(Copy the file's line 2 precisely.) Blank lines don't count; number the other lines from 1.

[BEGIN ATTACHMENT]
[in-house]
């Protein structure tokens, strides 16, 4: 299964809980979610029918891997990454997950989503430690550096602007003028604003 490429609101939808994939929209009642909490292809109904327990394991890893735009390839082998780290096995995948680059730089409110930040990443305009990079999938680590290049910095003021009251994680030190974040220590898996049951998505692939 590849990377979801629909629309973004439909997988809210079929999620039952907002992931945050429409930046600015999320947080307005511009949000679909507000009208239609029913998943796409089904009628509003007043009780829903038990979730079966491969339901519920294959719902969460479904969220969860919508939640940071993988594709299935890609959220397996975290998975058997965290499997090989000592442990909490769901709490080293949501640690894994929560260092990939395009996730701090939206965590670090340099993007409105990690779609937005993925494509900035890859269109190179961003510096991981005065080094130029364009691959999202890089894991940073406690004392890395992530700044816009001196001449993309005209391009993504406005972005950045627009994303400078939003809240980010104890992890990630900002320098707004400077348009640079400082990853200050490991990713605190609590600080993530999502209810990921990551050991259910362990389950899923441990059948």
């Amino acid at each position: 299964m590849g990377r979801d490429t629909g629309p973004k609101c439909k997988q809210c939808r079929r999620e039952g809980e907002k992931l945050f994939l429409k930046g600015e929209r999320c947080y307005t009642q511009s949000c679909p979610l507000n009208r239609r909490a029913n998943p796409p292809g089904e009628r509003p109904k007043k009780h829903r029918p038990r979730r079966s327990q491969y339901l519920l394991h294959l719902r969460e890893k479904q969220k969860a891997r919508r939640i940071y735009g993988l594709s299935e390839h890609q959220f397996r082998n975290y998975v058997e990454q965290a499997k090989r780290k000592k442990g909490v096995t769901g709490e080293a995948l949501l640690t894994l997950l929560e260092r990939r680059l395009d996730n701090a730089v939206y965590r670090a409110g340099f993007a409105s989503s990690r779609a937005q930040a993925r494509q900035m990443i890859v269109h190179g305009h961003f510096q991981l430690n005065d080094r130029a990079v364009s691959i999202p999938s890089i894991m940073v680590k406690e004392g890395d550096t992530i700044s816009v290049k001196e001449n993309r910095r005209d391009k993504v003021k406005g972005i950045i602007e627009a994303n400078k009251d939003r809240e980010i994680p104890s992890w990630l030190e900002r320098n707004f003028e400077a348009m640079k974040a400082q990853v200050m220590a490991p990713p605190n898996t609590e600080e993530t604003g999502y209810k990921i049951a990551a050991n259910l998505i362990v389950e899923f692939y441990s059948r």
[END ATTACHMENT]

């Protein structure tokens, strides 16, 4: 299964809980979610029918891997990454997950989503430690550096602007003028604003 490429609101939808994939929209009642909490292809109904327990394991890893735009390839082998780290096995995948680059730089409110930040990443305009990079999938680590290049910095003021009251994680030190974040220590898996049951998505692939 590849990377979801629909629309973004439909997988809210079929999620039952907002992931945050429409930046600015999320947080307005511009949000679909507000009208239609029913998943796409089904009628509003007043009780829903038990979730079966491969339901519920294959719902969460479904969220969860919508939640940071993988594709299935890609959220397996975290998975058997965290499997090989000592442990909490769901709490080293949501640690894994929560260092990939395009996730701090939206965590670090340099993007409105990690779609937005993925494509900035890859269109190179961003510096991981005065080094130029364009691959999202890089894991940073406690004392890395992530700044816009001196001449993309005209391009993504406005972005950045627009994303400078939003809240980010104890992890990630900002320098707004400077348009640079400082990853200050490991990713605190609590600080993530999502209810990921990551050991259910362990389950899923441990059948």